In June I spent some time in Moscow talking to Russian banks about financial developments in China, where I am conducting research on “Opportunities and challenges in developing an international financial centre (IFC): Learnings relevant to Shanghai” for the Shanghai Institute of International Financial Centre (SIIFC), Shanghai University of Finance and Economics.
I decided to go to Moscow for several reasons.
Firstly, I had just presented an “interim report” at a conference in Shanghai which included quite a bit of material on the failure of Moscow to develop as an IFC (as a “learning” that Shanghai should take note of), and there were some issues I wanted to follow-up on for the “final report”.
Secondly, I knew from my time living in Moscow that people at all levels of society know very little about China other than that they can buy Chinese goods (often on-line). The contrast to Sydney, for example, is very striking. There are virtually no Chinese people (except for a few tourists) to be seen on the streets of Moscow, and Russian language business newspapers have very few articles about China (whereas Australian business newspapers each day have many articles). Moreover, I think that Russians in general feels less comfortable with Chinese at an individual level than Australians; perhaps a reflection of little personal contact and the antipathy often felt by Russians to Asian faces from Central Asia. Indeed, one morning in early 2013 my native Chinese Mandarin teacher in Moscow (living there with her boy-friend who was studying Russian) called me to say that she could not come to give me a lesson because there was a police operation near her apartment and she did not want to leave it because the police “target Asians”.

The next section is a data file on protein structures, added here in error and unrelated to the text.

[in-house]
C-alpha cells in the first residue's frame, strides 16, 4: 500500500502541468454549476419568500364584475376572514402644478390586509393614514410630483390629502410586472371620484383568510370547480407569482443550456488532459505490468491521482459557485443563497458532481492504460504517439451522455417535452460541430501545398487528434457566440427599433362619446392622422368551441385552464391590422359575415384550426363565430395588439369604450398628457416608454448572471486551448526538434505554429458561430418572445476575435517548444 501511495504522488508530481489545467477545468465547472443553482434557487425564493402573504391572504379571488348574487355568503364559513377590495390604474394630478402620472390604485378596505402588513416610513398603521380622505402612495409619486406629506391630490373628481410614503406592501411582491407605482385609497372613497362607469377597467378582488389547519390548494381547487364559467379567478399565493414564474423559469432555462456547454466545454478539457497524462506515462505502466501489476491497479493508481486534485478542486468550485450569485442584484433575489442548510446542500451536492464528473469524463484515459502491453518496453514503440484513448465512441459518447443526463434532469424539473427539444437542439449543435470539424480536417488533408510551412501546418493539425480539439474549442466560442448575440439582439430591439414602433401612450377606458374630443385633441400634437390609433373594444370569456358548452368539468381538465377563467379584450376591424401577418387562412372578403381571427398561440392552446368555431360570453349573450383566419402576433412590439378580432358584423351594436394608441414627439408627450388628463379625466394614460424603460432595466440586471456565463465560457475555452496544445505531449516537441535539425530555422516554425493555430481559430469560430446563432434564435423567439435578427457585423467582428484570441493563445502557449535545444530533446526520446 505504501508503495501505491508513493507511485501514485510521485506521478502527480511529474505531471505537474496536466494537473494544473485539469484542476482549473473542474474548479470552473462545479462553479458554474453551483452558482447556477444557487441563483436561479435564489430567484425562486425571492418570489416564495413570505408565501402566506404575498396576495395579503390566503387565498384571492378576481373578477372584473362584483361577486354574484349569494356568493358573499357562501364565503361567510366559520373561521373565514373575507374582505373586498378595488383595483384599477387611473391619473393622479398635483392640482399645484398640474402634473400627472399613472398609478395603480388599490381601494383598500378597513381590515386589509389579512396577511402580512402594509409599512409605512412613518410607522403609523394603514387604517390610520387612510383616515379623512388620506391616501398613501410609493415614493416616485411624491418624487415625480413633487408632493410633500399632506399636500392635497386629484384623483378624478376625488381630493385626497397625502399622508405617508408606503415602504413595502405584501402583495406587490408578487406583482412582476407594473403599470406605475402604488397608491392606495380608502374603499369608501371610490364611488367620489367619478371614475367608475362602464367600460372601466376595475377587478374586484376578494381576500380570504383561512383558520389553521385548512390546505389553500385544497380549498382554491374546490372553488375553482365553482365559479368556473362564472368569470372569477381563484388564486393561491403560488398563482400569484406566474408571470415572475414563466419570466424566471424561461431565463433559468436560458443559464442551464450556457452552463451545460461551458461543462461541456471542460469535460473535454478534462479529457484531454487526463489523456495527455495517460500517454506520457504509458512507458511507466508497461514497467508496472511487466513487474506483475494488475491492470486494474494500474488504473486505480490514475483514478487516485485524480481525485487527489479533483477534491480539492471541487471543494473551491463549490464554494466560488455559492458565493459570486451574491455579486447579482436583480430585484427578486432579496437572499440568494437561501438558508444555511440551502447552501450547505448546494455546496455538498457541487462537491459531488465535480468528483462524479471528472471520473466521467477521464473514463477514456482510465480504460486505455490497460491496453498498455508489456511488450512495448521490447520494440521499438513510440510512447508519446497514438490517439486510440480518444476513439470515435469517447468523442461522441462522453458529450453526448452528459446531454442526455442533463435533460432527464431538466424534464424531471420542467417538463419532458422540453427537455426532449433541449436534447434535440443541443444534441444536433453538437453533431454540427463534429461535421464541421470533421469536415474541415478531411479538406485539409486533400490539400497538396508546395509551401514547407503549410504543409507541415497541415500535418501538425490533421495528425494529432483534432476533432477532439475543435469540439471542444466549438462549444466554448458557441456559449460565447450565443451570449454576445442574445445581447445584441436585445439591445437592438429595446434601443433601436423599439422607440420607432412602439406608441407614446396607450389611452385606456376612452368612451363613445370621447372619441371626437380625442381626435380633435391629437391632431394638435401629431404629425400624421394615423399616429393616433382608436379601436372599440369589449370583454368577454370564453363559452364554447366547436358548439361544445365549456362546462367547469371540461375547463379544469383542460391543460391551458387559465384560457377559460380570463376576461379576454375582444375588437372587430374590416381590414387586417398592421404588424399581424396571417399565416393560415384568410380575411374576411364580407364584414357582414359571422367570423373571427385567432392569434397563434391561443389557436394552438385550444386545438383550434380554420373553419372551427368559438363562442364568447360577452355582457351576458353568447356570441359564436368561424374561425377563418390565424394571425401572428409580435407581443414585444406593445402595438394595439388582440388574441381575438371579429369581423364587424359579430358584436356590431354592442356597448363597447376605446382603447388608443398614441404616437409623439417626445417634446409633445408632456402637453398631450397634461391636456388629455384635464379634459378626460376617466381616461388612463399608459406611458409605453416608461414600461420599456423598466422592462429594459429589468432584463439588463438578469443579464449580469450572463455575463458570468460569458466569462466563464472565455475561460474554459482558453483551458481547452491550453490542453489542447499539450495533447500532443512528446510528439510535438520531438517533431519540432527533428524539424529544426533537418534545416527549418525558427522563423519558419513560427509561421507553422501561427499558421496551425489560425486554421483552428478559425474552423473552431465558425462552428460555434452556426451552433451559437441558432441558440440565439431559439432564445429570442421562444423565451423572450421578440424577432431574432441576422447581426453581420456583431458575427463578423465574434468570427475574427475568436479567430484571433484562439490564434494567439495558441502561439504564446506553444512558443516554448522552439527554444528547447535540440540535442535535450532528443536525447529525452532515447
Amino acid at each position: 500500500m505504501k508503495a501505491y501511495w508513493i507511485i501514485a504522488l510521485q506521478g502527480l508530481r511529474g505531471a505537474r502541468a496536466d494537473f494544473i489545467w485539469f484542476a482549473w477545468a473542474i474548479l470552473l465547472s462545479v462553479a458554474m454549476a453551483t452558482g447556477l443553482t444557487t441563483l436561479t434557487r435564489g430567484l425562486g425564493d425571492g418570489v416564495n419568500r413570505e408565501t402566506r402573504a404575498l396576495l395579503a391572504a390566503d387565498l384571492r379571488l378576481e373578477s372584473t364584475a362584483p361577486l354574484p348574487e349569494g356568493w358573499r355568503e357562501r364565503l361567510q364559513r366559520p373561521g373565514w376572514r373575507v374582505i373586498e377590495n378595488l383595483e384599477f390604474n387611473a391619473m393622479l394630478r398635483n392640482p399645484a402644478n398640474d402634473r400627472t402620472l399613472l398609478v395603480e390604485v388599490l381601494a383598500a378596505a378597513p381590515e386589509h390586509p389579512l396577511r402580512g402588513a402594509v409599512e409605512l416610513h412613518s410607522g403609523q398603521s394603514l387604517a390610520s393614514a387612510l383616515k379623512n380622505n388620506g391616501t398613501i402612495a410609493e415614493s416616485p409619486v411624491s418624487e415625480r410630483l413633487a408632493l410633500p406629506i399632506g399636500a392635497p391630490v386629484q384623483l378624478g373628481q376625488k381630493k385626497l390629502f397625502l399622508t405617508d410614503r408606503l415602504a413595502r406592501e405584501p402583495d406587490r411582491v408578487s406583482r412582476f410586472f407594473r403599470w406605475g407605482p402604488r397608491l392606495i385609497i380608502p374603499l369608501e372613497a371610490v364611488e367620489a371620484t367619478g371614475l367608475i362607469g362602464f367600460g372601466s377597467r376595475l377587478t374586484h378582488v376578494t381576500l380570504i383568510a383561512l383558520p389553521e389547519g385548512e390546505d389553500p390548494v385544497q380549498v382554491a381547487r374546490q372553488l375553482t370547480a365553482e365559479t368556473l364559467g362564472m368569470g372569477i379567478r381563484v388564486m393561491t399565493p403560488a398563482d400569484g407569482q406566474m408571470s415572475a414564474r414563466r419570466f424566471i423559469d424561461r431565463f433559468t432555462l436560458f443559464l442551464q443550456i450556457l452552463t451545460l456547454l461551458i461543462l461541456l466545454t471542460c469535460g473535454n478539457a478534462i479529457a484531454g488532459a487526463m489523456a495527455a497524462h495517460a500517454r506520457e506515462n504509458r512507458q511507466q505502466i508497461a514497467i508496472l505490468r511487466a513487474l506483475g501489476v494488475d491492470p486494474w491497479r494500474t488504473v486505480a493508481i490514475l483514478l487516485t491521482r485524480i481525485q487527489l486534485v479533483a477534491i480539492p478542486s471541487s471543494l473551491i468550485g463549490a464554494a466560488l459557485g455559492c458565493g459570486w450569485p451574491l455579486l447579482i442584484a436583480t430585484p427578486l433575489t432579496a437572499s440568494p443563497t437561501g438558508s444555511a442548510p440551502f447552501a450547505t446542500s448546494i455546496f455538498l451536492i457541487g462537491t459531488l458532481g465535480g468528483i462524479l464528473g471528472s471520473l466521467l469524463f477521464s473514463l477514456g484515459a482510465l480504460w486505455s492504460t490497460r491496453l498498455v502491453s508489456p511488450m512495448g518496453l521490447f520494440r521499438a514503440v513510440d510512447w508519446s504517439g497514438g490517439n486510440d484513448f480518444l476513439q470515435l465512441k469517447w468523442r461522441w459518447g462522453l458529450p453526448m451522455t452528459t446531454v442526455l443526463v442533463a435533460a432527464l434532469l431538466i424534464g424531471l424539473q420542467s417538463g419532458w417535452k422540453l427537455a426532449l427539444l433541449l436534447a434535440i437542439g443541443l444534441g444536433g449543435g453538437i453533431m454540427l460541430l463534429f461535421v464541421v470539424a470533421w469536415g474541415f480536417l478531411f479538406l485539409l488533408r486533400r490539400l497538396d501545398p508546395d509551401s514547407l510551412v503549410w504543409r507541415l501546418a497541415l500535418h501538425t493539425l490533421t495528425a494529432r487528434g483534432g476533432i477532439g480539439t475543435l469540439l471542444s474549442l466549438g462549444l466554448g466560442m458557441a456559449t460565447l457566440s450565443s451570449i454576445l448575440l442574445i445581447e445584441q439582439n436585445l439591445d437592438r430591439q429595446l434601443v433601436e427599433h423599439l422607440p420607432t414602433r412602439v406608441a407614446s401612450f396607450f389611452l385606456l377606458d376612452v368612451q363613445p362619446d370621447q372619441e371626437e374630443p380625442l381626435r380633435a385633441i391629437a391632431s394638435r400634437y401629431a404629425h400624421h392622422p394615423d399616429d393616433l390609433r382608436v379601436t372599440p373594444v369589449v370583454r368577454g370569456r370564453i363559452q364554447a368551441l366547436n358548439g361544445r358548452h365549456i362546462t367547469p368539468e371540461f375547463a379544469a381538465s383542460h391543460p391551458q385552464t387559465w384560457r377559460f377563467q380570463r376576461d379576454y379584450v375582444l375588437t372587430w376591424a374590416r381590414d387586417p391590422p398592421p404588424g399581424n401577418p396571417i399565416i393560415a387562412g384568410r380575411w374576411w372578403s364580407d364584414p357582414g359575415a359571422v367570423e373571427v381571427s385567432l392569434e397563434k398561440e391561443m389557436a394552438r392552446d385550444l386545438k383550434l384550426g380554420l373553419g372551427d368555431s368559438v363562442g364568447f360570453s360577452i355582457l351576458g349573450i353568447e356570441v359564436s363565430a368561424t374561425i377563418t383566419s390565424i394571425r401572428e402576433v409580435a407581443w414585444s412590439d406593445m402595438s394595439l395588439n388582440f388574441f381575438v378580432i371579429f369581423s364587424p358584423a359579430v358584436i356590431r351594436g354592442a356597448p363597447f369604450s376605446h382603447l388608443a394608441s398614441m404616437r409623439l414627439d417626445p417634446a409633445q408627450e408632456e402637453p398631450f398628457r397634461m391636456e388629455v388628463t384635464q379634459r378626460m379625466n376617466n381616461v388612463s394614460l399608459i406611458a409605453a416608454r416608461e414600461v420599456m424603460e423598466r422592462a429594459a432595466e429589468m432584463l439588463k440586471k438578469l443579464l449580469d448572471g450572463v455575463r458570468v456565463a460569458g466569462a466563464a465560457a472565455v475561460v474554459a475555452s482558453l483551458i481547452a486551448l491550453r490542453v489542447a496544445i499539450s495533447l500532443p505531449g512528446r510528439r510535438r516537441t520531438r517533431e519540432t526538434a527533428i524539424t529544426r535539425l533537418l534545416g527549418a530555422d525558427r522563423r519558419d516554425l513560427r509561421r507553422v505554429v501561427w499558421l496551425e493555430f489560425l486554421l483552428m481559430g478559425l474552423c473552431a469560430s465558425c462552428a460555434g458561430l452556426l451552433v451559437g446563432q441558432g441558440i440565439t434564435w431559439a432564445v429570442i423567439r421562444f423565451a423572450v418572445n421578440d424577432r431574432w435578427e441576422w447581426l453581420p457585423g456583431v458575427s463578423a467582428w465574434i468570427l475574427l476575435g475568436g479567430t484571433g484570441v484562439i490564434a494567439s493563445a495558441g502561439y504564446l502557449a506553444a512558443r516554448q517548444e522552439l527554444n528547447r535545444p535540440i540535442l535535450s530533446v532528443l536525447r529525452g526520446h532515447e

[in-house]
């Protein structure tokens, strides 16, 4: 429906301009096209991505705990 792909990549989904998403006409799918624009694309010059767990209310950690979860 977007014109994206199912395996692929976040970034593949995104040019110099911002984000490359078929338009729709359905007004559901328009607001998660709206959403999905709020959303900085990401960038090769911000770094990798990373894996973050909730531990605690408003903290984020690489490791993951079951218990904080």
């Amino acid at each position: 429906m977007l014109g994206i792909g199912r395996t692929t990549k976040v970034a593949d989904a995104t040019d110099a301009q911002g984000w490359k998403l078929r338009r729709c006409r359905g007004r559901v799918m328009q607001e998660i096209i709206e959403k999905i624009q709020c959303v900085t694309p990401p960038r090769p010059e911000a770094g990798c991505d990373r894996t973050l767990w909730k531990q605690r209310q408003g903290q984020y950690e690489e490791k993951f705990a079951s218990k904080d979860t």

Thirdly, Russians and Chinese generally (leaving aside border zones and places like the Russian Far East) have tended to almost avoid looking at each other (“both sides have their noses in the air, looking down at the other”, in the words of one Moscow banker). Educated Russians tend to look to Europe and its individual countries as examples of the life that they would like to live, while educated Chinese are more focused on the USA. However, it seemed to me that following events in the Ukraine and the seas around China, both Russia and China are to some degree falling out of love with Europe and the US respectively. Thus, there would seem to be opportunities for neutral parties, such as myself, to help Russia and China come closer together in the financial services sphere.